Fast electron propagation in high-density plasmas created by 1D shock wave compression : experiments and simulations

Santos, J. J. and Batani, D. and McKenna, P. and Baton, S. D. and Dorchies, F. and Dubrouil, A. and Fourment, C. and Hulin, S. and D'Humières, E. and Nicolaï, H. and Gremillet, L. and Debayle, A. and Honrubia, J. J. and Carpeggiani, P. and Veltcheva, M. and Quinn, M. N. and Brambrink, E. and Tikhonchuk, V. (2010) Fast electron propagation in high-density plasmas created by 1D shock wave compression : experiments and simulations. Journal of Physics: Conference Series, 244 (PART 2). ISSN 1742-6588

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    Abstract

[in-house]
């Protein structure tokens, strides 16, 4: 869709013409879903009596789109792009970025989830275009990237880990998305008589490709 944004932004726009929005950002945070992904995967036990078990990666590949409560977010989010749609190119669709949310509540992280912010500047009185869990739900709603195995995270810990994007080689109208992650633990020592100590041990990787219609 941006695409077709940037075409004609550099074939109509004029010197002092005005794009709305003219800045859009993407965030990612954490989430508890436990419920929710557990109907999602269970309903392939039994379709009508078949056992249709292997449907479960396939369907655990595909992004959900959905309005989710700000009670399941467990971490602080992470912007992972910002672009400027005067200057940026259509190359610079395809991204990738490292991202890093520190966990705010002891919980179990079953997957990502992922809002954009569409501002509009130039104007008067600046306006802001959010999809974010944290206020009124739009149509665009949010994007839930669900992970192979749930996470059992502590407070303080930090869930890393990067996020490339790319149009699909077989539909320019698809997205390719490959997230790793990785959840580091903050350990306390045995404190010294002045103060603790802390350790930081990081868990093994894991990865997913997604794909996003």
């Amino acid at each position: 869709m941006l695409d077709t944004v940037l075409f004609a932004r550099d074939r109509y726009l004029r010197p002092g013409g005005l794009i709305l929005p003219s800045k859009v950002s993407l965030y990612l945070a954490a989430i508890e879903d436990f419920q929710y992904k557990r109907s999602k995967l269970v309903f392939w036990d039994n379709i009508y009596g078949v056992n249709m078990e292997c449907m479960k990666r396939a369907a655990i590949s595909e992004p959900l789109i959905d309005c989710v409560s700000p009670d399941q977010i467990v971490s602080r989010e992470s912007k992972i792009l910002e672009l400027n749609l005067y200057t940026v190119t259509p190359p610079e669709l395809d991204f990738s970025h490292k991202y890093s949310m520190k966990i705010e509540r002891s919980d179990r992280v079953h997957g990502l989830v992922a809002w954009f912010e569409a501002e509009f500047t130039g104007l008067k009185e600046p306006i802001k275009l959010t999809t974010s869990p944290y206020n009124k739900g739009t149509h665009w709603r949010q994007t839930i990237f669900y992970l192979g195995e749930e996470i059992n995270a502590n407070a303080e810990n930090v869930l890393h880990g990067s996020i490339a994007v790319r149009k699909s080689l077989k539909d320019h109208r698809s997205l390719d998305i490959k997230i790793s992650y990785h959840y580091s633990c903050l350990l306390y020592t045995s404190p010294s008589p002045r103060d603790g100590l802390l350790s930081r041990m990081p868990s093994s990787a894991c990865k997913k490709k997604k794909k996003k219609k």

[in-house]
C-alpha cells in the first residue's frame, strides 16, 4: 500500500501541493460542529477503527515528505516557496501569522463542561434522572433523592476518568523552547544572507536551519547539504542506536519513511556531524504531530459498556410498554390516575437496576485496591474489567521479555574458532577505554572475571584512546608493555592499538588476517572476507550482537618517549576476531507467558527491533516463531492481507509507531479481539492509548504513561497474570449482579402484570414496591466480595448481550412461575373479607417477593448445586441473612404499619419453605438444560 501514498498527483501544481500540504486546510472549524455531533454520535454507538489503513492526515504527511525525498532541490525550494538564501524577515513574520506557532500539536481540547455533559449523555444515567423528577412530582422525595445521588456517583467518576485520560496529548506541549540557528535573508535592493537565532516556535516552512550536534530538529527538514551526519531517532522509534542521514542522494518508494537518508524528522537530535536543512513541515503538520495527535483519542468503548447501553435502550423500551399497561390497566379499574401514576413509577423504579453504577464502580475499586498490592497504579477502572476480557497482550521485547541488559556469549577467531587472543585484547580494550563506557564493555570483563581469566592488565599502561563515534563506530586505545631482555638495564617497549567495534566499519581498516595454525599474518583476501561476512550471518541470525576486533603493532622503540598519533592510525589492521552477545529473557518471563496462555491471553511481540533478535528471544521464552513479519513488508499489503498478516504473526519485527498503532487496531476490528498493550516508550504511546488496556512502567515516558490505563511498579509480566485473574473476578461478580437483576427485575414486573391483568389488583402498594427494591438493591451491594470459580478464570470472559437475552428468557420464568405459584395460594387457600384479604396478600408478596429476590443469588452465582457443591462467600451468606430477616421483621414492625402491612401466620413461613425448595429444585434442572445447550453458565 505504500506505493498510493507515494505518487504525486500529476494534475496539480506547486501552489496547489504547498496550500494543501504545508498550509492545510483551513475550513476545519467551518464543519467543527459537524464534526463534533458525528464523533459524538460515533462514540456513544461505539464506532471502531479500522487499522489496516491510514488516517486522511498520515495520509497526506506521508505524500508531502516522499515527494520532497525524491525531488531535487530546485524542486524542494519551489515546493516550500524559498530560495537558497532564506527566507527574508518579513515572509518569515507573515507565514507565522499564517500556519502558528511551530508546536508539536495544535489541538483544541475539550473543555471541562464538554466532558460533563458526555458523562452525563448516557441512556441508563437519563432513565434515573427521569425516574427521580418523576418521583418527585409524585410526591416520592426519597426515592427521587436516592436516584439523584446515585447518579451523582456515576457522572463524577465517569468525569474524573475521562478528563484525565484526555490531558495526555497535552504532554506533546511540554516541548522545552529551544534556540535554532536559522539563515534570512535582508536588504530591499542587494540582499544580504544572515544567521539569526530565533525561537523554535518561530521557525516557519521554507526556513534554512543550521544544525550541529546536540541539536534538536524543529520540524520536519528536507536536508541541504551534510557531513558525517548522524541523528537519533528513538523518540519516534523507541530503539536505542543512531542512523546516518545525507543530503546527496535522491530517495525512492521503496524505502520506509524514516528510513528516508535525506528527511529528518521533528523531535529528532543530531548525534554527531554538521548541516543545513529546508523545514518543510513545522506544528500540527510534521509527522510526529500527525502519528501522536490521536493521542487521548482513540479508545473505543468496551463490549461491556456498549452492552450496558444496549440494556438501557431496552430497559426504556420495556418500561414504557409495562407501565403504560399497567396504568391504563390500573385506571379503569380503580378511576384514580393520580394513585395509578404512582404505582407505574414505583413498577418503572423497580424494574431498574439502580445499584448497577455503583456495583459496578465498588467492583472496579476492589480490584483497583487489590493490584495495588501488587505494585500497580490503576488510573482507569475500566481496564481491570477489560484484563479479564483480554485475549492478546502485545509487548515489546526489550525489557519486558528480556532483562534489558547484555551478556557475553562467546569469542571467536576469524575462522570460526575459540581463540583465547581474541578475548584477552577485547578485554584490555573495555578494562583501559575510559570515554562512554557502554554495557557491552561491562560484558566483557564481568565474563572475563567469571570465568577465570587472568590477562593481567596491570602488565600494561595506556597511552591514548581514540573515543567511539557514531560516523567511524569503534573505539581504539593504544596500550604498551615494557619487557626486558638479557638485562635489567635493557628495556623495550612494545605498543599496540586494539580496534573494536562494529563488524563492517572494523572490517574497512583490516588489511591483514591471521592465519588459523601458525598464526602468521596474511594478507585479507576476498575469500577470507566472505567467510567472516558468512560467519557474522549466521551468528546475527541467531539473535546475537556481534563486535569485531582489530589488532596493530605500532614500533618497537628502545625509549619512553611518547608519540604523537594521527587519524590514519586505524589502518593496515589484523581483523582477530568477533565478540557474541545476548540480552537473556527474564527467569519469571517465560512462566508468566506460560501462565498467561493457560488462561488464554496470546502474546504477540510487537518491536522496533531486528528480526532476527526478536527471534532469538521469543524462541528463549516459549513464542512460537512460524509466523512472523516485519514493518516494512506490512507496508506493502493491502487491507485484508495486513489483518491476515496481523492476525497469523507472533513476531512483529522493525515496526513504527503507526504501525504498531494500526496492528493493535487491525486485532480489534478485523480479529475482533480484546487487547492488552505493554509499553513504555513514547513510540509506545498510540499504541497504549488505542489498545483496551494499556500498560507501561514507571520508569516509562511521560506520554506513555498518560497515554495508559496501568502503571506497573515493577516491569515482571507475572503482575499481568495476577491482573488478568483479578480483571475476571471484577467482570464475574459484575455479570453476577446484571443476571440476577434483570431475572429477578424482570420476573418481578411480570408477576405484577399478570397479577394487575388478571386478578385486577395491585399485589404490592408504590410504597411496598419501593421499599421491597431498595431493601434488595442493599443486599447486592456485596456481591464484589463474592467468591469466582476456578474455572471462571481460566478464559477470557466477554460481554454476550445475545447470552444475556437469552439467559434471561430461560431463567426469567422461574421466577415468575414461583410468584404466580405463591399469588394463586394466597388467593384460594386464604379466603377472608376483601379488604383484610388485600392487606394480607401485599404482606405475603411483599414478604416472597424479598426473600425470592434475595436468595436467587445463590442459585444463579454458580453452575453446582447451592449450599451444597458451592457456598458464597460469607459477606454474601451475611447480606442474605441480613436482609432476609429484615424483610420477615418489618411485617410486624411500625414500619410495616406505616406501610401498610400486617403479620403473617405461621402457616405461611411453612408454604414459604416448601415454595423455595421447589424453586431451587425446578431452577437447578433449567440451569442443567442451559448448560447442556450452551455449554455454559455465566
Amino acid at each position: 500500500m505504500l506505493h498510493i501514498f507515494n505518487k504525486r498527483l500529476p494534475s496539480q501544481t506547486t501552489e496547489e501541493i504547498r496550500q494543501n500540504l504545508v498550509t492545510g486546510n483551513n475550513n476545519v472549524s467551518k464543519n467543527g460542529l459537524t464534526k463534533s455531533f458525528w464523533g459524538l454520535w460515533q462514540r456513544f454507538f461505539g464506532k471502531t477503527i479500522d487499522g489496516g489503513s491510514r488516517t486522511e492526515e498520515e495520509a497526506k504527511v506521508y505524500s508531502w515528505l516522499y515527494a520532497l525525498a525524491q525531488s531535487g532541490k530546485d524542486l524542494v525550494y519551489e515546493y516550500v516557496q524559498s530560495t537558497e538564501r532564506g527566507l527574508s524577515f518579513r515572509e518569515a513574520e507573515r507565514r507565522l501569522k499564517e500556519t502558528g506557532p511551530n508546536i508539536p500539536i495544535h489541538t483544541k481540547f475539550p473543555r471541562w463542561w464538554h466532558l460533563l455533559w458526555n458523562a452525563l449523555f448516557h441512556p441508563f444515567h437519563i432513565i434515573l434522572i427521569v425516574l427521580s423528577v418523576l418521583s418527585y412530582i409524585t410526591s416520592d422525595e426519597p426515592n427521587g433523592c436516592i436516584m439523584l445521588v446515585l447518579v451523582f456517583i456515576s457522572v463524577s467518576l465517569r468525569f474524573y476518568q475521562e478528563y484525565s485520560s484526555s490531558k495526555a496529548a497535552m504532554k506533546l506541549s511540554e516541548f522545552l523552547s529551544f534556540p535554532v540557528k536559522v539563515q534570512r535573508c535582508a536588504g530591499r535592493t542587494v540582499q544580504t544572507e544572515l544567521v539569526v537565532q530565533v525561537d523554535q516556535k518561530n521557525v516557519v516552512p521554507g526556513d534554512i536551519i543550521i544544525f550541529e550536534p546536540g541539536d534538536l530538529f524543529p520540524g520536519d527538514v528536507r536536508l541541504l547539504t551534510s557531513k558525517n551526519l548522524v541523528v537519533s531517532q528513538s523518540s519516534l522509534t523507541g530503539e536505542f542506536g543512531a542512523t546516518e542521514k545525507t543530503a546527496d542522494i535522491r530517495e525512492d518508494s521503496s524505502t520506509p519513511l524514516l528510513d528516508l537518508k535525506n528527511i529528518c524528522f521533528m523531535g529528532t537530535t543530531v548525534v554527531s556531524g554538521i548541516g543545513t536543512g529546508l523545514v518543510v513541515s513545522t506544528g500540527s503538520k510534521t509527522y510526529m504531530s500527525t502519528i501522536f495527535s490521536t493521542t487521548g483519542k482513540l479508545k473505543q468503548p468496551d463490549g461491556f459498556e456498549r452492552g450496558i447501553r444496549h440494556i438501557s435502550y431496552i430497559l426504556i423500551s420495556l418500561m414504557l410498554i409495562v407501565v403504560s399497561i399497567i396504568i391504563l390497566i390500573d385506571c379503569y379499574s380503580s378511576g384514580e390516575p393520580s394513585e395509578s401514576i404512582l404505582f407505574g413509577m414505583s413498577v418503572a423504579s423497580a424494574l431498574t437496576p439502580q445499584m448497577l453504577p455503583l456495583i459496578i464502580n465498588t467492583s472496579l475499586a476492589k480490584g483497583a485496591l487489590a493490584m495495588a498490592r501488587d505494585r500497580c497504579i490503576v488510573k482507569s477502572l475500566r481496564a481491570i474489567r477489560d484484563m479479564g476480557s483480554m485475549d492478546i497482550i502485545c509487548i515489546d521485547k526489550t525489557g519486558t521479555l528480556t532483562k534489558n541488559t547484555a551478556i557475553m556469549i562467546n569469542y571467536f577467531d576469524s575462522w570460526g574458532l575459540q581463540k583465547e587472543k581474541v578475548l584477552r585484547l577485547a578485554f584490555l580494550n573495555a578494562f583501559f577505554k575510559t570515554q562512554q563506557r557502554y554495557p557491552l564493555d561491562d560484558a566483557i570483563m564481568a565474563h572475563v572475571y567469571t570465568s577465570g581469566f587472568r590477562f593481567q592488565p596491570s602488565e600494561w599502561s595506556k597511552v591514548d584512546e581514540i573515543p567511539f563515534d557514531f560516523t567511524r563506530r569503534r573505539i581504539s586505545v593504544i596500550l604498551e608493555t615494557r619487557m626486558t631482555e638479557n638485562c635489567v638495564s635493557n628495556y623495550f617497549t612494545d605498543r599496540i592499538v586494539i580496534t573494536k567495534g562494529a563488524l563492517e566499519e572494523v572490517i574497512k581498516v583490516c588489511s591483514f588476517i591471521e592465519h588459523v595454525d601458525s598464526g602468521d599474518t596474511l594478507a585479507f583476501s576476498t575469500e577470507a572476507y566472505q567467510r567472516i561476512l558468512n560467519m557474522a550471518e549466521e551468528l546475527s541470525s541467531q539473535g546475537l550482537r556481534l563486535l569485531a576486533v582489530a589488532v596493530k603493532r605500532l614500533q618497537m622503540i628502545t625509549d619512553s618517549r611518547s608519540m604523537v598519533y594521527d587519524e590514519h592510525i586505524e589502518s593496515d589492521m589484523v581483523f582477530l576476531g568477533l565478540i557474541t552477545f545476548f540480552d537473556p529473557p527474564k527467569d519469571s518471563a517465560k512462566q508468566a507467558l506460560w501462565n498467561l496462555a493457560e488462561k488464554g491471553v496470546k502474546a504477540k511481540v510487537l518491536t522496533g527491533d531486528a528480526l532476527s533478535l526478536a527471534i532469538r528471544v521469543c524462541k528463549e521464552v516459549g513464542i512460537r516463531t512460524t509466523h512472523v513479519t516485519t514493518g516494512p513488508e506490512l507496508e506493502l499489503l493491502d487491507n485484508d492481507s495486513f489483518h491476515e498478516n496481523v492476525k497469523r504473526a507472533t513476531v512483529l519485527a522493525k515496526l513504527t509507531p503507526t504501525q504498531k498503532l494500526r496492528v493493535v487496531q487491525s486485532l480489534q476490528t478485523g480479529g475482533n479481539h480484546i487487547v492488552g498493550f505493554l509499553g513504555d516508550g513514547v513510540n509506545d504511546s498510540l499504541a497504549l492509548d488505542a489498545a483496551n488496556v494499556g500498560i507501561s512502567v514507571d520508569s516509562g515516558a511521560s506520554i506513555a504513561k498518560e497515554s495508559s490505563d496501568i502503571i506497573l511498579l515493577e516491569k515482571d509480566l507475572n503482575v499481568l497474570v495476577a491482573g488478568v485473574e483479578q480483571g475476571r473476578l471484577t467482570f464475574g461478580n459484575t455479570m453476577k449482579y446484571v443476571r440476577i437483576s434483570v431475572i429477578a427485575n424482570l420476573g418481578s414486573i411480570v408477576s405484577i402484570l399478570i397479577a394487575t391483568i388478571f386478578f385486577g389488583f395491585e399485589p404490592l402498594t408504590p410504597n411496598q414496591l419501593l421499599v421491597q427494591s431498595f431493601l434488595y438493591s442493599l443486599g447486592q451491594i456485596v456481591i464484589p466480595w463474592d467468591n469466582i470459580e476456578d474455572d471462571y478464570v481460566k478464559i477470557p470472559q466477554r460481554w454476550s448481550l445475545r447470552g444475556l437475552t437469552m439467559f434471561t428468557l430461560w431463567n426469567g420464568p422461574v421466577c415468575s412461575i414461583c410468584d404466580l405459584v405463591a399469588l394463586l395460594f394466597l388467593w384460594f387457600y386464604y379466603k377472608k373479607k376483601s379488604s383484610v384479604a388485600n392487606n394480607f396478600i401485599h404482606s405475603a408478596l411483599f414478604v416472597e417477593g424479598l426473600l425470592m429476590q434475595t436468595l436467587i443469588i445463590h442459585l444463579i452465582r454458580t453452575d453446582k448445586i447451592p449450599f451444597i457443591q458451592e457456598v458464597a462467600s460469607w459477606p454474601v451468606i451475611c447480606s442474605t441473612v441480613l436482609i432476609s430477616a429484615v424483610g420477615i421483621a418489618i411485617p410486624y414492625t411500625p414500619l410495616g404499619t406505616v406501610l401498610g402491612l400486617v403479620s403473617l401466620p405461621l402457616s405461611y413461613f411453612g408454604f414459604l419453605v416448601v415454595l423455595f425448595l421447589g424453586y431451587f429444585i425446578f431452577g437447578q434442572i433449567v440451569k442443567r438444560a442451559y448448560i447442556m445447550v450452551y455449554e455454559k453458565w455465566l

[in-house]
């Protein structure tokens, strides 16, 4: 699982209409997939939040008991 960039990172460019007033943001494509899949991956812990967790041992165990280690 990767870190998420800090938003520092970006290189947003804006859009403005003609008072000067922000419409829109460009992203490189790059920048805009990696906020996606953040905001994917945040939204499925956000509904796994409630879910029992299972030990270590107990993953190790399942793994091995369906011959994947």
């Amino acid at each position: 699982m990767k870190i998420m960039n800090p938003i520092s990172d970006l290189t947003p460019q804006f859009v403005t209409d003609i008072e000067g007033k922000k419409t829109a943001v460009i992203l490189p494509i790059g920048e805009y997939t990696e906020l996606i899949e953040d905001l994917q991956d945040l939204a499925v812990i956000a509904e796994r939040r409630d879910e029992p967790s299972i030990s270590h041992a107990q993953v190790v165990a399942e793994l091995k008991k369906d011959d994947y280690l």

We present results from an experimental characterization of fast electron transport in high density plasmas created by 1D shock wave compression. The Kα fluorescence from a Cu layer embedded in Al or CH foil targets is measured. We use long laser pulses (LP) with 180 J, 1.5 ns, 0.53μm to compress the foils by shock wave propagation to 2-3 times their solid density and heat them to ∼ 4eV (close to the Fermi temperature). A counter-propagating high-intensity short laser pulse (SP), with 40 J, 1 ps, 57×1019 Wcm-2, generates intense currents of fast electrons which propagate through the deep regions of the target just before shock breakthrough. The results are compared to the uncompressed, solid density case (without the LP beam). The complete set of measurements is compared to numerical results, including a 2D hydrodynamic description of the compression and pre-pulse effects, 2D PIC simulations of the SP beam interaction and both hybrid and PIC simulations of the electron transport in the target depth and sheaths. In the case of the non-compressed targets we need to take fast electron refluxing into account to reproduce the experimental results. By exploring the domain of warm temperatures, we identify a regime for the incident fast electron current density, 1010 < jh < 1012 Acm-2, for which the collective mechanisms of electron transport differs appreciably between solid density and compressed matter.